In my opinion, commitment conquers all. When you fall in love, regardless of the type, that commitment is the only thing that matters. You made a bet, even if imperfect or with incomplete information or too soon. And the most honorable and loving thing you could do is stay committed once you do. Your word is your bond—with yourself, others, and the world. I deeply respect people who stay committed to their big decisions, no matter what.
Your trust and integrity are all you’ve got—break those, and nothing else matters. Not even love.
If you’re someone who’s made an important commitment, please stick with it until you just cannot anymore under exceptional circumstances (like someone breaking your trust, or you getting to a point where you are a lot worse off, for yourself and the people/things you commit to). You’re doing the right thing.
But if you ever find “You Just Know” love, and you’re free to pursue it, don’t ever let it go.It’s exceptionally rare. It’s worth hanging on to at just about any cost. Get over your bullshit, your fear, and whatever else is in your way. Just go for it. Don’t hesitate. Don’t let them slip away. If you do, you will regret it for the rest of your life.
And if you happen to find “You Just Know” love and you can’t pursue it, let your heart break. Don’t try to rush out of it. Feel the total depth of that pain. And then be deeply grateful for it. No matter what, finding a love like that is a total gift. It reminds you of how connected you are. How alone you’re not. How it’s supposed to feel. That changes everything.
You just know.
And sometimes, that’s all you need.
It is never lost on me how fortunate I am to be a journalist—a storyteller. While it is one of the more ethically and intellectually challenging (and sometimes draining) jobs I’ve ever had (especially as one who is part of a startup), I am ridiculously grateful every day for the opportunity to make a living by learning and sharing other people’s incredible stories.
It becomes even more obvious to me how much I love my work and feel blessed to do it at an event like Big Omaha this past week, which is pretty much the best conference in the country for entrepreneurs. The event is thrown by a truly spectacular team, and it is evident the moment you walk in to a Big Series event that they really give a shit about creating an unforgettable event experience for everyone who attends one of their events.
I had the privilege of interviewing some incredible entrepreneurs and investors, including: Tony Conrad, Dave McClure, Marc Ecko, and Gentry Underwood.
I learned an enormous amount from each one of them about investing, startups, building a brand, and design thinking your way through problems.
But, as is often the case, when I’m interviewing someone for a story, sometimes it’s not the words they say that impress or teach me the most.
It’s often the set of intangibles:
Every single one of them gave me the best of all of the things on the list above. Here are some of the specific lessons I learned about those intangibles—and on a top-level, about becoming an incredible starter:
Because everyone’s story matters.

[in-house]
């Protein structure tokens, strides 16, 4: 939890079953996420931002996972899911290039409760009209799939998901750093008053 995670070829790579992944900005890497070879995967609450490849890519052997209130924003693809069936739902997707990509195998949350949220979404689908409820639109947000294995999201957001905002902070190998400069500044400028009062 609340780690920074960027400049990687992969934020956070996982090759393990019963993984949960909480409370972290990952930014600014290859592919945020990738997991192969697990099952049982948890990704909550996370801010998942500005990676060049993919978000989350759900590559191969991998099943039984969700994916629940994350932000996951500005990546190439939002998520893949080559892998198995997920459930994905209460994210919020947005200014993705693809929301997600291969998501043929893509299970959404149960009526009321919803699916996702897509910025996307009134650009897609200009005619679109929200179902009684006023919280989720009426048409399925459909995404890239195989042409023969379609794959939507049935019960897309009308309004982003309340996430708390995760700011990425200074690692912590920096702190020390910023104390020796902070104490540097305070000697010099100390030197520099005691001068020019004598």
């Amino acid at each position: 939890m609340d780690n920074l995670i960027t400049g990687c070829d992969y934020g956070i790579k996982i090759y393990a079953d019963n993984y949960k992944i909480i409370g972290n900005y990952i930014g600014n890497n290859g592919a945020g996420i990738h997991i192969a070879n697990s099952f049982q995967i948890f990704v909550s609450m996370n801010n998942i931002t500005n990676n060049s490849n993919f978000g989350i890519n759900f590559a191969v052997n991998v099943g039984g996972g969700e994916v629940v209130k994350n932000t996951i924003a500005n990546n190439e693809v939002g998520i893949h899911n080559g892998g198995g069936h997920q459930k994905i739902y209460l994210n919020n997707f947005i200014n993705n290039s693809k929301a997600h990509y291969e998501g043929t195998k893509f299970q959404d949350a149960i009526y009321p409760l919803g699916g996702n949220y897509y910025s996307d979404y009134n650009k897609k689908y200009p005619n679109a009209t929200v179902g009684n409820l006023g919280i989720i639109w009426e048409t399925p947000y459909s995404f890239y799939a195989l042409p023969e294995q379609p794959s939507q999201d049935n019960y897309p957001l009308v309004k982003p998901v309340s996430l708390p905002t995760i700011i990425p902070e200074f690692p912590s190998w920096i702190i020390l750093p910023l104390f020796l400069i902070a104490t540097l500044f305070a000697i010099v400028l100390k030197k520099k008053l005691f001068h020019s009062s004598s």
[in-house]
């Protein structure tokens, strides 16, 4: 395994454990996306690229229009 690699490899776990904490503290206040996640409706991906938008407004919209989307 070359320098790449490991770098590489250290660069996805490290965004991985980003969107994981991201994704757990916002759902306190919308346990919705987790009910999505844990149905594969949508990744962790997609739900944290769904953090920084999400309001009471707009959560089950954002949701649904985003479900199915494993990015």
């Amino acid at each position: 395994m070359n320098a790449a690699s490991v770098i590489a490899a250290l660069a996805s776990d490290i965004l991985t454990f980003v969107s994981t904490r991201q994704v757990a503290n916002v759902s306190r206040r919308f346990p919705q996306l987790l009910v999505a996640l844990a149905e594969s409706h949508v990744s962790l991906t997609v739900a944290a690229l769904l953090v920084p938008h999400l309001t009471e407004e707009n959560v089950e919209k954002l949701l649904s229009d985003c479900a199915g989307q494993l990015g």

Tony Conrad’s, Dave McClure’s, Marc Ecko’s, and Gentry Underwood’s….
Never give up on any dream that represents the heart and soul of who you are.
No matter how hard it seems. No matter how bleak the outlook. No matter how limited the resources. No matter how badly the odds are stacked against you. No matter how few hours in the day. No matter how small your network. No matter how much others say your dream is irrelevant.
There is literally nothing more important in the realm of work than pursuing the thing you must pursue, and building the thing that would not exist in the world if you don’t create it.
You simply must create what you were born to create. The world needs you to do it.
So what are you waiting for?
Keep passionately chasing your dream.
Don’t give up on it.
And don’t give up on yourself.
Everything you believe about yourself is made up. Literally. Your stories about who you are, how people perceive you, what you’re capable of, how beautiful or handsome you are? They exist only in that head of yours, and no where else.
If you are very perceptive, some of what you believe about yourself might generally match up with how others perceive you. But at least half of the time, it’s a self-fulfilling prophecy. You believe something to be true, you think others think that thing is true, you behave in a way that reflects that made-up “truth” (we humans don’t like cognitive dissonance), and then what happens? All of a sudden, without even consciously realizing it, you take on a trait you feared you had, but never really did in the first place.
Some people refer to this as the power of storytelling. “Storytelling” is one of those words that has gotten a lot of air time recently, and for good reason. Our lives are stories—mental constructs that we create, use as decision-making filters, and assume to be true.
The problem with the growing trend of “storytelling” is this:
The focus becomes about the story your telling rather than the story you’re living. It’s kind of like a physical fitness trainer who spends 80 hours a week on the road talking to people about the importance of health and fitness—but not getting enough sleep, nutrition, or exercise as a result of an insane travel and work schedule.
The problem with storytelling is that the focus is on the “telling” and not the “doing.”